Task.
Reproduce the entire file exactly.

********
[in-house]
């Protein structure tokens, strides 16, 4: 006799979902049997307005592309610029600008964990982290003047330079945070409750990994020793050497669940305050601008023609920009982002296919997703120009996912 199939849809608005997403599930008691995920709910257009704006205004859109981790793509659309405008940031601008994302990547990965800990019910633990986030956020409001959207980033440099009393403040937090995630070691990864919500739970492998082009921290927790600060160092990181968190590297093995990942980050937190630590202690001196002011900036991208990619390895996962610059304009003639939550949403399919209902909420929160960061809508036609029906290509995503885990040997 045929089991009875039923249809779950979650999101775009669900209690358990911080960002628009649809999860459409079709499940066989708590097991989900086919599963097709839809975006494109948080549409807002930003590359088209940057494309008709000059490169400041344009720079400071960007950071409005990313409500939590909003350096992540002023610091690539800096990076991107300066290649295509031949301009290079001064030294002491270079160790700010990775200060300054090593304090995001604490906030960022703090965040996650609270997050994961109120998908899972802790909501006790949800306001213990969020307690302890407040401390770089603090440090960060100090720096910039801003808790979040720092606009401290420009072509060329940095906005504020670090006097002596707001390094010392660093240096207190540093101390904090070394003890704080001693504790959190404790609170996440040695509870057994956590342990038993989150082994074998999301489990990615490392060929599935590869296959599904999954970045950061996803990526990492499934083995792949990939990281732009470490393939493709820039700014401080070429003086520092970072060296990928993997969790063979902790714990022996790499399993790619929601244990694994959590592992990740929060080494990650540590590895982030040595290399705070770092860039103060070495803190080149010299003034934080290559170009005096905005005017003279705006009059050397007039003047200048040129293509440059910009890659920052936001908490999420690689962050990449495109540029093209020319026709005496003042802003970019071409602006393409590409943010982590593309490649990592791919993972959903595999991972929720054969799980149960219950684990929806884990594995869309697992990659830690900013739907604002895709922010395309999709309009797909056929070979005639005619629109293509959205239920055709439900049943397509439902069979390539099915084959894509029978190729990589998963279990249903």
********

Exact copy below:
[in-house]
């Protein structure tokens, strides 16, 4: 006799979902049997307005592309610029600008964990982290003047330079945070409750990994020793050497669940305050601008023609920009982002296919997703120009996912 199939849809608005997403599930008691995920709910257009704006205004859109981790793509659309405008940031601008994302990547990965800990019910633990986030956020409001959207980033440099009393403040937090995630070691990864919500739970492998082009921290927790600060160092990181968190590297093995990942980050937190630590202690001196002011900036991208990619390895996962610059304009003639939550949403399919209902909420929160960061809508036609029906290509995503885990040997 045929089991009875039923249809779950979650999101775009669900209690358990911080960002628009649809999860459409079709499940066989708590097991989900086919599963097709839809975006494109948080549409807002930003590359088209940057494309008709000059490169400041344009720079400071960007950071409005990313409500939590909003350096992540002023610091690539800096990076991107300066290649295509031949301009290079001064030294002491270079160790700010990775200060300054090593304090995001604490906030960022703090965040996650609270997050994961109120998908899972802790909501006790949800306001213990969020307690302890407040401390770089603090440090960060100090720096910039801003808790979040720092606009401290420009072509060329940095906005504020670090006097002596707001390094010392660093240096207190540093101390904090070394003890704080001693504790959190404790609170996440040695509870057994956590342990038993989150082994074998999301489990990615490392060929599935590869296959599904999954970045950061996803990526990492499934083995792949990939990281732009470490393939493709820039700014401080070429003086520092970072060296990928993997969790063979902790714990022996790499399993790619929601244990694994959590592992990740929060080494990650540590590895982030040595290399705070770092860039103060070495803190080149010299003034934080290559170009005096905005005017003279705006009059050397007039003047200048040129293509440059910009890659920052936001908490999420690689962050990449495109540029093209020319026709005496003042802003970019071409602006393409590409943010982590593309490649990592791919993972959903595999991972929720054969799980149960219950684990929806884990594995869309697992990659830690900013739907604002895709922010395309999709309009797909056929070979005639005619629109293509959205239920055709439900049943397509439902069979390539099915084959894509029978190729990589998963279990249903």